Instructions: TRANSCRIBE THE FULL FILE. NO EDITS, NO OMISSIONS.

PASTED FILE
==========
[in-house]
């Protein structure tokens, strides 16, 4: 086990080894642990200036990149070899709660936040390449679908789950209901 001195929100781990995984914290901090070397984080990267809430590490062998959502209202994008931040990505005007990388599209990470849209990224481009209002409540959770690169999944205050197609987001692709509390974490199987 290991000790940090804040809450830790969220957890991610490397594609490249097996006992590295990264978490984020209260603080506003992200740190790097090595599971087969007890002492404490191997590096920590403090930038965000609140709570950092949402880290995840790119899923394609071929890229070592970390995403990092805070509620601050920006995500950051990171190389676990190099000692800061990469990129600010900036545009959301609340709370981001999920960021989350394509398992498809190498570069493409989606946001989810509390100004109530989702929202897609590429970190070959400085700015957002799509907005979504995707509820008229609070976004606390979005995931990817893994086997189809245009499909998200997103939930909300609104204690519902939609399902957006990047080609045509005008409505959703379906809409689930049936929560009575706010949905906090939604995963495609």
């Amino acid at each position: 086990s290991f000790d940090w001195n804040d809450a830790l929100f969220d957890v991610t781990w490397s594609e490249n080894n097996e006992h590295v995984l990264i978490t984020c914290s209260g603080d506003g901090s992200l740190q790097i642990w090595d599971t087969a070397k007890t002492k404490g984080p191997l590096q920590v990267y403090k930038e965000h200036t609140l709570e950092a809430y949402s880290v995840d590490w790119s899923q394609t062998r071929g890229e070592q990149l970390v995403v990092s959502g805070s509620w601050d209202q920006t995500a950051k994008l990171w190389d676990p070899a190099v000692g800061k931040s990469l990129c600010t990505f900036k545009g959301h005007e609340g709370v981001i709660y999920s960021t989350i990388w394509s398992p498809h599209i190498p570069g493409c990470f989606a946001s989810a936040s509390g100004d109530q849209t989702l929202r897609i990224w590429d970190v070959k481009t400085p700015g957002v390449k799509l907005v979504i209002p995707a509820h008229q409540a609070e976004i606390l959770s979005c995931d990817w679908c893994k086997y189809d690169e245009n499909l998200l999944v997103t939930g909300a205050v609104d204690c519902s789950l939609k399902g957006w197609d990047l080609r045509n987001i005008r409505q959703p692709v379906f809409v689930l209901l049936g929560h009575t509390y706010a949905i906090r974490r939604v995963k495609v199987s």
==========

[in-house]
């Protein structure tokens, strides 16, 4: 086990080894642990200036990149070899709660936040390449679908789950209901 001195929100781990995984914290901090070397984080990267809430590490062998959502209202994008931040990505005007990388599209990470849209990224481009209002409540959770690169999944205050197609987001692709509390974490199987 290991000790940090804040809450830790969220957890991610490397594609490249097996006992590295990264978490984020209260603080506003992200740190790097090595599971087969007890002492404490191997590096920590403090930038965000609140709570950092949402880290995840790119899923394609071929890229070592970390995403990092805070509620601050920006995500950051990171190389676990190099000692800061990469990129600010900036545009959301609340709370981001999920960021989350394509398992498809190498570069493409989606946001989810509390100004109530989702929202897609590429970190070959400085700015957002799509907005979504995707509820008229609070976004606390979005995931990817893994086997189809245009499909998200997103939930909300609104204690519902939609399902957006990047080609045509005008409505959703379906809409689930049936929560009575706010949905906090939604995963495609």
């Amino acid at each position: 086990s290991f000790d940090w001195n804040d809450a830790l929100f969220d957890v991610t781990w490397s594609e490249n080894n097996e006992h590295v995984l990264i978490t984020c914290s209260g603080d506003g901090s992200l740190q790097i642990w090595d599971t087969a070397k007890t002492k404490g984080p191997l590096q920590v990267y403090k930038e965000h200036t609140l709570e950092a809430y949402s880290v995840d590490w790119s899923q394609t062998r071929g890229e070592q990149l970390v995403v990092s959502g805070s509620w601050d209202q920006t995500a950051k994008l990171w190389d676990p070899a190099v000692g800061k931040s990469l990129c600010t990505f900036k545009g959301h005007e609340g709370v981001i709660y999920s960021t989350i990388w394509s398992p498809h599209i190498p570069g493409c990470f989606a946001s989810a936040s509390g100004d109530q849209t989702l929202r897609i990224w590429d970190v070959k481009t400085p700015g957002v390449k799509l907005v979504i209002p995707a509820h008229q409540a609070e976004i606390l959770s979005c995931d990817w679908c893994k086997y189809d690169e245009n499909l998200l999944v997103t939930g909300a205050v609104d204690c519902s789950l939609k399902g957006w197609d990047l080609r045509n987001i005008r409505q959703p692709v379906f809409v689930l209901l049936g929560h009575t509390y706010a949905i906090r974490r939604v995963k495609v199987s």